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   The media generally tag a player as “Jewish” if he has one Jewish parent. Players are routinely referred to as Jewish even if their one Jewish parent is or was the father and the player himself is married to a non-Jewish woman and their children are being raised as non-Jews. In other words, even if their alleged Jewishness is tenuous at best (never mind the fact that it doesn’t meet basic halachic criteria), sportswriters still refer to them as “Jewish.” So unless one has a player’s genealogy handy, it’s hard to figure out who’s Jewish according to our halachic umpires.

 

   With this in mind, I’ll tell you about a great website – JewishBaseballNews.com, operated out of St. Petersburg, Florida, by transplanted Chicagoan Scott Barancik. It counts players as Jewish even if they only have a Jewish father, but it’s well written and informative. The site also includes minor leaguers. Scott works hard on it and I check it out several times a week.

 

   “Time in the Minors” is a documentary DVD telling of the trials and tribulations of playing and staying in the minor leagues in the hope of advancing to the major leagues.

 

   Tony Okun, born, raised and bar mitzvahed in Omaha, Nebraska, produced this great documentary. I saw the 85-minute version and recommend it. You follow the lives of two minor leaguers, one of whom, according to Tony, is Jewish.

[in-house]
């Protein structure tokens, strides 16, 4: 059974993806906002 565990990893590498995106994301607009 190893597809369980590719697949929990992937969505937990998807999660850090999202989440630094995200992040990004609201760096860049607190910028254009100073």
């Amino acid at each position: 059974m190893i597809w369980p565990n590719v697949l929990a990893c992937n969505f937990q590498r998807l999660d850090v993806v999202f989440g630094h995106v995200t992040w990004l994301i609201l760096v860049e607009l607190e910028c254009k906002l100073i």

For further info on how you can get a copy, click on to ohshowproductions.com.

 

   The real expert on which players are really Jewish is Shel Wallman of Jewish Sports Review. Shel works hard digging up facts and I recommend a subscription.

 

 

   Irwin Cohen – whose eighth book, out next month, tells the story of an Orthodox Jew in baseball – is president of the Detroit area’s Agudah shul. He can be reached in his dugout at irdav@scbglobal.net.

Reflections On A Pair Of Detroit Favorites

Wednesday, January 6th, 2010

Detroit is in mourning.

 

The most popular sports figure around these parts will no longer be wearing a Detroit Tigers uniform.

 

Curtis Granderson, as you know, will be patrolling center field for the New York Yankees next year and probably for several years.